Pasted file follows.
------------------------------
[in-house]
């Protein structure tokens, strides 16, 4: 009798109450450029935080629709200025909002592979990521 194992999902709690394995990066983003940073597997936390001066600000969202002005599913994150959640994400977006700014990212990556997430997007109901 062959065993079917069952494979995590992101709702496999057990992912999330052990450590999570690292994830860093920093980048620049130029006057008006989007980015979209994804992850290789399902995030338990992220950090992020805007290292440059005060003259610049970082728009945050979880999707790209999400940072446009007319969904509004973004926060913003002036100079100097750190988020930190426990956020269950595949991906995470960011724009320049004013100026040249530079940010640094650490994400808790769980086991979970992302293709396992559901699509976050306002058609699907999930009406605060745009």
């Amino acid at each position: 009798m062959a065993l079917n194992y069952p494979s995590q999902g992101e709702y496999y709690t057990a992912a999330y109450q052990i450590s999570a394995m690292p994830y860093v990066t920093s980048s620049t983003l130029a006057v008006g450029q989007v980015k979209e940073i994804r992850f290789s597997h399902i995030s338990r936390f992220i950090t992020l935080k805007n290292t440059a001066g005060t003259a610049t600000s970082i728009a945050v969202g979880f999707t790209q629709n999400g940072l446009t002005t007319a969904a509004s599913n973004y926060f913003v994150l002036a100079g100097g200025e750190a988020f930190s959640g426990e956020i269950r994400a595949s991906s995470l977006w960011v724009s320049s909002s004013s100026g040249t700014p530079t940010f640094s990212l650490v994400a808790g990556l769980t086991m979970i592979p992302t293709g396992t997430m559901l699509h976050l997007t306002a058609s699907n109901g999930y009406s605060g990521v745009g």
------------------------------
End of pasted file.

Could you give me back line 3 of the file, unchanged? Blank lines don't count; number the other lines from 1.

């Amino acid at each position: 009798m062959a065993l079917n194992y069952p494979s995590q999902g992101e709702y496999y709690t057990a992912a999330y109450q052990i450590s999570a394995m690292p994830y860093v990066t920093s980048s620049t983003l130029a006057v008006g450029q989007v980015k979209e940073i994804r992850f290789s597997h399902i995030s338990r936390f992220i950090t992020l935080k805007n290292t440059a001066g005060t003259a610049t600000s970082i728009a945050v969202g979880f999707t790209q629709n999400g940072l446009t002005t007319a969904a509004s599913n973004y926060f913003v994150l002036a100079g100097g200025e750190a988020f930190s959640g426990e956020i269950r994400a595949s991906s995470l977006w960011v724009s320049s909002s004013s100026g040249t700014p530079t940010f640094s990212l650490v994400a808790g990556l769980t086991m979970i592979p992302t293709g396992t997430m559901l699509h976050l997007t306002a058609s699907n109901g999930y009406s605060g990521v745009g």